A program note says that the time of the action is “an average day in the life of Charlie Brown.” It really is just that, a day made up of little moments picked from all the days of Charlie Brown, from Valentine’s Day to the baseball season, from wild optimism to utter despair, all mixed in with the lives of his friends (both human and non-human) and strung together on the string of a single day, from bright uncertain morning to hopeful starlit evening.
It seems to start off all right. After some brief comments on the nature of his character by his friends, Charlie Brown is swept into their center by a rousing tribute of only slightly qualified praise, in the song “You’re a Good Man, Charlie Brown.” He is then left to his own musings as he eats his lunch on the school playground, complicated unbearably by the distant presence of his true love, the “little redheaded girl,” who is always just out of sight.
True love also seems to be the only unmanageable element in Lucy’s solid life, which we discover as we watch her try to bulldoze her way through to her boyfriend’s sensitive, six-year-old musician’s heart, in “Schroeder.” The little scenes then begin to accumulate, and we learn that Lucy’s little brother, Linus, is thoughtful about many things but fanatical when it comes to the matter of his blanket; that Patty is sweet and utterly innocent; and that Charlie Brown’s dog spends much if not most of his time thinking of being something else-a gorilla, a jungle cat, perhaps a handsome trophy or two-but that mostly his life is a pleasant one (“Snoopy”).
The events continue to trickle on. Linus enjoys a private time with his most favorite thing of all (“My Blanket and Me”), Lucy generously bothers to inform him of her ambition-of-the-moment, to become a queen with her own queendom, and then Charlie Brown lurches in for still another bout with his own friendly enemy, “The Kite.”
Valentine’s Day comes and goes with our hero receiving not one single valentine, which brings him to seek the temporary relief of Lucy’s five-cent psychiatry booth (“The Doctor Is In”). We then watch as four of our friends go through their individual struggles with the homework assignment of writing a hundred word essay of Peter Rabbit in “The Book Report.”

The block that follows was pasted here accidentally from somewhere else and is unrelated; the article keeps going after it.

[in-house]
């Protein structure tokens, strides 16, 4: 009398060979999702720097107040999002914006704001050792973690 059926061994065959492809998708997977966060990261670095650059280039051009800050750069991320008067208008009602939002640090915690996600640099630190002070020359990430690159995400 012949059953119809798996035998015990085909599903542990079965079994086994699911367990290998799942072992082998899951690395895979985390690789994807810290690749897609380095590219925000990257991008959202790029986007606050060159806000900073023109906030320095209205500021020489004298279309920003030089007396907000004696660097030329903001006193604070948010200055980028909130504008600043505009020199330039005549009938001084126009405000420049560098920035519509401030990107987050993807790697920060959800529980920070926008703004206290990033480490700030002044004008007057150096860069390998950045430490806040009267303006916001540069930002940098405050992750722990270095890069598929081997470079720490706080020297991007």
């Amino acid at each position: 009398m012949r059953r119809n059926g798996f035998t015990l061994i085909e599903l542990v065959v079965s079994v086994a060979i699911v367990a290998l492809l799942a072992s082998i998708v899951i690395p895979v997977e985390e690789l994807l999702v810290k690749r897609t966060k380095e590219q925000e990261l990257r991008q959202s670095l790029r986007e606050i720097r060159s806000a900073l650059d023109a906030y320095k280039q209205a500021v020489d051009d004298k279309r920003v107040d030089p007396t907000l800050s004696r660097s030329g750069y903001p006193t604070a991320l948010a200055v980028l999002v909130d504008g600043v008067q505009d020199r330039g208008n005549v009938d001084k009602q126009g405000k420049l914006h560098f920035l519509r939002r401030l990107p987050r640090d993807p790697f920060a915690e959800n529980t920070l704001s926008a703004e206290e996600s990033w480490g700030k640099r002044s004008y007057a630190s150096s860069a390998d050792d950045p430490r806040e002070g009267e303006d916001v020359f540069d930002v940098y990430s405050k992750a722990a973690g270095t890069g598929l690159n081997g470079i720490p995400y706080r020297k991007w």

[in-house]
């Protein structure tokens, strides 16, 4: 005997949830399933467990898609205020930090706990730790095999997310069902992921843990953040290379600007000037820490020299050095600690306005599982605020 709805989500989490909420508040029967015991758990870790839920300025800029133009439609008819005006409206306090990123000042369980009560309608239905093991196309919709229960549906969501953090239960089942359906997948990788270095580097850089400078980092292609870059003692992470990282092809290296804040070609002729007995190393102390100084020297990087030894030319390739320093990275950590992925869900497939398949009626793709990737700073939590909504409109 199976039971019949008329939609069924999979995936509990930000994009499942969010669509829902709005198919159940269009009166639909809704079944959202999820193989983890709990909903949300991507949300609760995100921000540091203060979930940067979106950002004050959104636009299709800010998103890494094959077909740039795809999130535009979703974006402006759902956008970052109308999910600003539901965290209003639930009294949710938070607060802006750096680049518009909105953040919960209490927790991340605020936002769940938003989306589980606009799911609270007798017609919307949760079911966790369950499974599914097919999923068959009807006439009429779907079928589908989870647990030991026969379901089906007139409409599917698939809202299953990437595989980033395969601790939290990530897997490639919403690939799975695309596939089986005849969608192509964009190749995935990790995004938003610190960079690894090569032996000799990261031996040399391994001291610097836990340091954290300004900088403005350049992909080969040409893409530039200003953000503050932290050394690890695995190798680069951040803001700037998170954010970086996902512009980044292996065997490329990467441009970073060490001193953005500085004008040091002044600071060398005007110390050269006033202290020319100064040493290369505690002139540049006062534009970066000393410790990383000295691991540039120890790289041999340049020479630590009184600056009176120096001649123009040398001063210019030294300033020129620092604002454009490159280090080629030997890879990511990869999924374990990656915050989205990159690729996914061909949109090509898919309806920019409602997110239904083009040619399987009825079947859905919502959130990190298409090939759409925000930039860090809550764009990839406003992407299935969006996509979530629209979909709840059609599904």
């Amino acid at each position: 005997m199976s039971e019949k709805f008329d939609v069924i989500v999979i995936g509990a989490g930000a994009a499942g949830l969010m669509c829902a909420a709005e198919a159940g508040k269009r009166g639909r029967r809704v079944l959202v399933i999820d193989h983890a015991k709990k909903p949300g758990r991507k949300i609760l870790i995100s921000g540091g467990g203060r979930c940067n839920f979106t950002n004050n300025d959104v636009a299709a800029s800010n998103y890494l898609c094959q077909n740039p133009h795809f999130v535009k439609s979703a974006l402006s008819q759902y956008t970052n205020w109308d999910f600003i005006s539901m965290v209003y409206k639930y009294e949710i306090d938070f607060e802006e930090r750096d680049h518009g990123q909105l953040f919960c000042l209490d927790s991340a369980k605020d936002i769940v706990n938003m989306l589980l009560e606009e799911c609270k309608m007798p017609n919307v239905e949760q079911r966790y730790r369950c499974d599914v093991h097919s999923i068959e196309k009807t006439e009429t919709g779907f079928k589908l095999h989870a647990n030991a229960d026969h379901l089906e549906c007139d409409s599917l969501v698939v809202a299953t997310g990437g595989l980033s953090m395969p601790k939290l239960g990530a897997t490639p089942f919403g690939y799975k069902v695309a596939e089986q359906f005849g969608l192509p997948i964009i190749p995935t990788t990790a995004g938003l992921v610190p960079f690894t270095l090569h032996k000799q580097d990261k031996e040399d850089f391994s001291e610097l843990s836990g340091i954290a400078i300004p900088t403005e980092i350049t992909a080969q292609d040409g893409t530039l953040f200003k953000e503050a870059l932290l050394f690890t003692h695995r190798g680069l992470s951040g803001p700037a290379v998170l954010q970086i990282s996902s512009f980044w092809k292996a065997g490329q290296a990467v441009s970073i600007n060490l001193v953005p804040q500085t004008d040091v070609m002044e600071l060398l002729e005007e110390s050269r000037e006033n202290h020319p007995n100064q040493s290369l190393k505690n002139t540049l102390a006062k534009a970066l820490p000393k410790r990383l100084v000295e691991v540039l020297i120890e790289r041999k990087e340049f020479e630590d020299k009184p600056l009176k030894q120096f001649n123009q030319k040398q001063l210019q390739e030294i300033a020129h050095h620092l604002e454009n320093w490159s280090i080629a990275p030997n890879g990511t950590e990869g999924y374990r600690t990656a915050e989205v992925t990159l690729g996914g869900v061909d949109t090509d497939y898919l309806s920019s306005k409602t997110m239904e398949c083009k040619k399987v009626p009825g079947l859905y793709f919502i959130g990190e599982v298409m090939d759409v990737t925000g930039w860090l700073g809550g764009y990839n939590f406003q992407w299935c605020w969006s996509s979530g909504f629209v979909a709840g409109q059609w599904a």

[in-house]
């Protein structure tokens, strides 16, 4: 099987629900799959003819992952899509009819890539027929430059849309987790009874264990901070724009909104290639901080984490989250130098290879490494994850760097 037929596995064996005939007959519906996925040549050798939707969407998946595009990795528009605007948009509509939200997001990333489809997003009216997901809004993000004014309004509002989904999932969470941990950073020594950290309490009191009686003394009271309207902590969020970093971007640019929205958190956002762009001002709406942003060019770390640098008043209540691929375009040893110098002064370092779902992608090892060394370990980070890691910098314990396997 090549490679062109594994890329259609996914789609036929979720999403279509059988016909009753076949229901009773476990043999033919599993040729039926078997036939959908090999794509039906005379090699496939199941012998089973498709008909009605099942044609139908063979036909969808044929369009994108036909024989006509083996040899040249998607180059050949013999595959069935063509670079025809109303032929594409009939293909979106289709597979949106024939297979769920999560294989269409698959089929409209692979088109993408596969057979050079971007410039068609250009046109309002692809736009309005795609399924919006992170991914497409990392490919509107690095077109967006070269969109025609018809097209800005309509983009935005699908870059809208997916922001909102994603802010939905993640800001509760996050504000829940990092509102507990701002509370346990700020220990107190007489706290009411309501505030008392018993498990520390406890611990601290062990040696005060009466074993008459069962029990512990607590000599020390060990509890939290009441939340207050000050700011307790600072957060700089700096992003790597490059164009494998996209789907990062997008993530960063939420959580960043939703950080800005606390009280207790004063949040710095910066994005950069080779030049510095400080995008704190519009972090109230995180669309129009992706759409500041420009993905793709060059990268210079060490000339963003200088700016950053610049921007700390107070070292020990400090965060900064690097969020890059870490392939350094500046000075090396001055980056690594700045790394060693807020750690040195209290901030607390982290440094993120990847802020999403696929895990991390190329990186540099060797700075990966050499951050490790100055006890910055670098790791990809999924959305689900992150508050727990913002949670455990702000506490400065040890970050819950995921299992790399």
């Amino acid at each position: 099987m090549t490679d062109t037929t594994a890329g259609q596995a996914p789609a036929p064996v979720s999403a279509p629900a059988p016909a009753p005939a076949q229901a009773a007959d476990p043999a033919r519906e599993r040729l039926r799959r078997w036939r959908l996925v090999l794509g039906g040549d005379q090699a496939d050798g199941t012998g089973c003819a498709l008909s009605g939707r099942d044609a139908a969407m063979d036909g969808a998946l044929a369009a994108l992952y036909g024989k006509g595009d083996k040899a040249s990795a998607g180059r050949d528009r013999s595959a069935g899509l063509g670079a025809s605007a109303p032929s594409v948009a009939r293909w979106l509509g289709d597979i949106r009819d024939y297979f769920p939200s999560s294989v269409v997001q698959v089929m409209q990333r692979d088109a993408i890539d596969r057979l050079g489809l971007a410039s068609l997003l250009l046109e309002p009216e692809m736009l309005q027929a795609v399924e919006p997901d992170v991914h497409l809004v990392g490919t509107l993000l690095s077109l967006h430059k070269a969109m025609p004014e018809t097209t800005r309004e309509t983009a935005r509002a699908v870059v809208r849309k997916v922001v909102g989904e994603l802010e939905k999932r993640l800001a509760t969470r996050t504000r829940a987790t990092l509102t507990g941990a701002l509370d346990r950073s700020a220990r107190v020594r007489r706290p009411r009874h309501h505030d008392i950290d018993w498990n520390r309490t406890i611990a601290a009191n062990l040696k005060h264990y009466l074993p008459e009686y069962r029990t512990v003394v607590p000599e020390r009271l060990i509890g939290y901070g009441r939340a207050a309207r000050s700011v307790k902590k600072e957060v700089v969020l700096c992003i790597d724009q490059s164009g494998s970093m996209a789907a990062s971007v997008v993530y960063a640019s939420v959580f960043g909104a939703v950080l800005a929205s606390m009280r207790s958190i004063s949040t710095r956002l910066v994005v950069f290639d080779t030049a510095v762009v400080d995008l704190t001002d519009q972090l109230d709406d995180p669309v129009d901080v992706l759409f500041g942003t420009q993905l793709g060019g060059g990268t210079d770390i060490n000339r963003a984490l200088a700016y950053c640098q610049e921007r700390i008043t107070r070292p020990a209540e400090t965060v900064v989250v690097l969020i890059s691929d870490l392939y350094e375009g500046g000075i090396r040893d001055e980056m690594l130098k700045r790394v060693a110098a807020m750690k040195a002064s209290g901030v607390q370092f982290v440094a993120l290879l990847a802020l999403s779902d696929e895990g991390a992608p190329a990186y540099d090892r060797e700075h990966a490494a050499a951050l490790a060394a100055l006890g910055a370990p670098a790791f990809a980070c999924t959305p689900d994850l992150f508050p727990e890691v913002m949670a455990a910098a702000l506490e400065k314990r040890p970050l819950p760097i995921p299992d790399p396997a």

Act Two roars in with Snoopy lost in another world atop his dog house. As a World War One flying ace, he does not bring down the infamous Red Baron in today’s battle but we know that someday, someday he will.
The day continues. We learn of the chaotic events of the Very Little League’s “Baseball Game” as Charlie Brown writes the news to his pen pal. Lucy is moved to conduct a personal survey to find out just how crabby she really is, and all the group gathers for a misbegotten rehearsal of a song they are to sing in assembly.
It is “Suppertime,” and Snoopy once more discovers what wild raptures just the mere presence of his full supper dish can send him into. And then it is evening. The gathered friends sing a little about their individual thoughts of “Happiness” and then they go off, leaving Lucy to make a very un-Lucy-like gesture: she tells Charlie Brown what a good man he is.
None of the cast is actually six years old. And they don’t really look like Charles Schulz’s Peanuts cartoon characters. But this doesn’t seem to make that much difference once we are into the play, because what they are saying to each other is with the openness of that early childhood time, and the obvious fact is that they are all really quite fond of each other.